How should we do it? We invented three process tools. The first one being ‘Kiruna dialogue’ - a continuous citizen dialogue that informs the process and adds quality to the design and gives the relocation a democratic platform. The ‘Kiruna Biennale’ invites people to bring experiences from other cities to Kiruna and gives the city a chance to learn form others. The ‘Kiruna Portal’ is a virtual and physical meeting place, and a storage space where the old city can be re-used and transformed into the new. Reuse is as much about the working of a cultural identity as using our resources wisely.
MM: Could you explain some of the salient features of the proposal.
KL: The new city is both mixed and compact. It will have high quality meeting places, offering people a platform for diversifying the economy - space industry and tourism, for example.
The new square and park make up for the most important meeting places in the town’s most central location. The railway station, the town hall and the culture house are placed right around the square and the most central blocks form the town centre with shops, workplaces and multi-storey housing. From the square a number of streets radiate and give access to it.
From the centre the city park and a number of green-white corridors stretch out to nature, giving access to recreational greenery. They also function as arenas for eco-system services, such as water management and vegetation management.
MM: Did the design philosophy evolve over time?
KL: In general, the design philosophy has not changed over time. It is loyal to the original design proposal ‘Kiruna-4-ever’ – partly because of the transparent work we did before and how eager we were to involve all perspectives and citizens.
We were and are still mindful of the importance of a well-delivered first phase for the successful delivery of the following phases. And, as a last example, we have been able to propose a layout with all types of shopping located in one and the same destination, in the city centre, which opened the way for a more sustainable solution in all respects. Nobody foresaw this opportunity in the early phases, but we were able to rework our design when the possibility arose.
MM: What are the significant features of this project that differentiate it from others?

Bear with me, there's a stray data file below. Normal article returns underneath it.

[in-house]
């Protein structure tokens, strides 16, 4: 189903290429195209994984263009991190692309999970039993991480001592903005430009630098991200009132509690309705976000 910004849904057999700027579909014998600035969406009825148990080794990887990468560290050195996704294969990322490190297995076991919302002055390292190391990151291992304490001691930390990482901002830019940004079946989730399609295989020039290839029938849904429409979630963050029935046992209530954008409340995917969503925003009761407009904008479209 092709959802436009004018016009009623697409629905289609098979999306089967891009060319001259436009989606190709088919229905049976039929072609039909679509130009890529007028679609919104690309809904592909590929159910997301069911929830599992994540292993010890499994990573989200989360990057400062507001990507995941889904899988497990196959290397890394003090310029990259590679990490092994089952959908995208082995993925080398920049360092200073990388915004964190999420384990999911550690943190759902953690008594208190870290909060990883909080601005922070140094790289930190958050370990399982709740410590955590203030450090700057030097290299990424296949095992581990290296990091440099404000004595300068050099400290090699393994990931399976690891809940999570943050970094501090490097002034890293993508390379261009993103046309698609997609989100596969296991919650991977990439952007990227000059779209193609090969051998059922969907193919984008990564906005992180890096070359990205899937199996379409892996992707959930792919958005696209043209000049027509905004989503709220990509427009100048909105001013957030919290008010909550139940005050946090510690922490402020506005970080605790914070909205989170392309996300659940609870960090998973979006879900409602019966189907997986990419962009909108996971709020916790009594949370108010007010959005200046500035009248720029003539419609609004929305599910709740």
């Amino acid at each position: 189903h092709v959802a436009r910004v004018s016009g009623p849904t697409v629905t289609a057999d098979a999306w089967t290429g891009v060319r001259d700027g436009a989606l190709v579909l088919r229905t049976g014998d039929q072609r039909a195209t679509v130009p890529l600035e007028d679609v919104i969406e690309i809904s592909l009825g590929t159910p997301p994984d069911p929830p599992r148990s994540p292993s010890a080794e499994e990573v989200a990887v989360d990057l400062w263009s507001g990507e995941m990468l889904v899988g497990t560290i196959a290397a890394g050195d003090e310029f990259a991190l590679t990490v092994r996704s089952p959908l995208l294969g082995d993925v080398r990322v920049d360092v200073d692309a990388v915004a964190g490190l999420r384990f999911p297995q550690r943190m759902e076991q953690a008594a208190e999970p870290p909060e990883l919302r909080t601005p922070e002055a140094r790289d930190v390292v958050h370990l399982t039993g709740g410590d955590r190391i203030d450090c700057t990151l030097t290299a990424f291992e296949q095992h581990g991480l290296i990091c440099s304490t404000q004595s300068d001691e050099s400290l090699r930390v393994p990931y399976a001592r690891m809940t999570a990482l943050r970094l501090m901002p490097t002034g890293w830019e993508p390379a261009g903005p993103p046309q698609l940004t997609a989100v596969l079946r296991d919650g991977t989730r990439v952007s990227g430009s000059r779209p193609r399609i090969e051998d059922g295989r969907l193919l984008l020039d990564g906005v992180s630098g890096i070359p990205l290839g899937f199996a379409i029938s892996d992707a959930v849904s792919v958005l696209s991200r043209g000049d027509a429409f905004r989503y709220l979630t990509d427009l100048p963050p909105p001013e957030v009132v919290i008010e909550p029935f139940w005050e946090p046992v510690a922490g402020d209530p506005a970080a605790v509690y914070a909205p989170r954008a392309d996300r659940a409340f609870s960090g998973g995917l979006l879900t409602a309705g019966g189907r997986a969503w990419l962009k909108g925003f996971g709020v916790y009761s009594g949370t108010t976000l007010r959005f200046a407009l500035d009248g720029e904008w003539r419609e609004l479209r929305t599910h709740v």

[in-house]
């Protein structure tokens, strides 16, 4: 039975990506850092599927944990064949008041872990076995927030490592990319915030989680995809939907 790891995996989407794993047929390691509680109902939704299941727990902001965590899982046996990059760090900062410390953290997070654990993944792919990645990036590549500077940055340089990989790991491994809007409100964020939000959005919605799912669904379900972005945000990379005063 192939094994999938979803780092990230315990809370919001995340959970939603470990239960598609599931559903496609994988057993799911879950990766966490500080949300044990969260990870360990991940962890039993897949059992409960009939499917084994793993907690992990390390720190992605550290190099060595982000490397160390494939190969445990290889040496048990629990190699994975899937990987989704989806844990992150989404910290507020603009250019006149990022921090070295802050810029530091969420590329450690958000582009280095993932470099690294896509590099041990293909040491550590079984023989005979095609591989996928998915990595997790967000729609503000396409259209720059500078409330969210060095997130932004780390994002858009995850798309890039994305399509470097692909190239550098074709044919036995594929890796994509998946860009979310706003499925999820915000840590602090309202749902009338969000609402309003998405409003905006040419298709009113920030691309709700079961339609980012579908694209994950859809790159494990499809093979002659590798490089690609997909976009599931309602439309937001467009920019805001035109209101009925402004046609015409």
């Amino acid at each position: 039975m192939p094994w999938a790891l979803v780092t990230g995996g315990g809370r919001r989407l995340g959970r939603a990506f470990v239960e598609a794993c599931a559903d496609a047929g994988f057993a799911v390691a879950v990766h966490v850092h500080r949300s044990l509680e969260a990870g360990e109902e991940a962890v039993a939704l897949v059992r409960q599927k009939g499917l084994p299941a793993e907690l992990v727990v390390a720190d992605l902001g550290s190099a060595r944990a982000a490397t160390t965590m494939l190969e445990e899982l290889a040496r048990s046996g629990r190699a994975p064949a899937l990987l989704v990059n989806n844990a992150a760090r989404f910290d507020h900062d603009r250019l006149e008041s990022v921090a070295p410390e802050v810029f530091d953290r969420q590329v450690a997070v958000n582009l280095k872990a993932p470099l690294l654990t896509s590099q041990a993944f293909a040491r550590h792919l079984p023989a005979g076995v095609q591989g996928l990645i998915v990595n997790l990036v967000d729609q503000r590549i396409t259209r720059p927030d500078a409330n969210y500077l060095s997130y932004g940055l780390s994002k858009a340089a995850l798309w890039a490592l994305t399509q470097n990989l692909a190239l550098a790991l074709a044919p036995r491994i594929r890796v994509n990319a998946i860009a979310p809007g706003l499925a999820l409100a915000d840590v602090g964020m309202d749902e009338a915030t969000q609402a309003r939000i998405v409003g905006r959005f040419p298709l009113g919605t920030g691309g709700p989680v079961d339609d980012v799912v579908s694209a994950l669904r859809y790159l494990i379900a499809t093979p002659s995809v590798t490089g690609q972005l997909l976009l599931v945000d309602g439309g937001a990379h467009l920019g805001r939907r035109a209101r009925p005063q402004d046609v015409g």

KL: The project is to replace the town centre due to the land deformation, which is an existential threat to Kiruna.
The idea of urban re-use in a large scale is a significant feature. The new site is a large grey-field. Bringing buildings along, whole or in parts, bring character and identity to the new town and it is a way to manage resources wisely. Making use of an inventory of more fully-grown vegetation from the deformation zone speeds up the process to have a more mature and diverse greenery.
The most challenging part of the project is to replace the heart of the town while it is in use. And a new rudimentary town centre must be in place in time to allow the mining to continue. Kiruna has the opportunity to reinvent itself since it is building a new town. - Krister Lindstedt
MM: Are there any unique materials or construction methodologies employed here?
KL: The most unique aspect is, I think, that buildings are moved in their entirety as units. How often do you see that?
MM: This is a long-term project. What are your views on the expectations versus reality?
KL: As mentioned above, the project is going through constant revisions and developments. That said, I think it is vitally important to have high ambitions and aspirations through the entire spectrum when it comes to sustainability, liveability and attractiveness. By raising the bar rather than lowering it, it is possible to attract stakeholders, especially in Kiruna known within Sweden as being a model town.
Name: Kiruna 4-ever
Location: Kiruna, Sweden
Area: 120 ha
Conception time: The competition was announced in 2012 and Kiruna 4-ever was chosen in 2013. The Master Plan and Vision (Utvecklingsplan) was adopted in 2014.
Time taken from conception to construction (expected): The move has a 20-year horizon, from 2013-2033.
Architects: White Arkitekter AB (Stockholm) and Ghilardi Hellsten arkitekter AS (Oslo) (two firms in cooperation)
Design team: White Arkitekter, Ghilardi+Hellsten Arkitekter
Principal architects: Krister Lindstedt (White), Erik Stenman (Ghilardi+Hellsten)
Architects: Anna Edblom, Ivar Suneson (White), Ellen Hellsten, Franco Ghilardi (Ghilardi+Hellsten)
Principal landscape architects: Jack Johnson (White), Sam Keshavarz (Outer Space)
Landscape architects: Sanna Eriksson, Peter Eklund (White)
Spatial analysis: Spacescape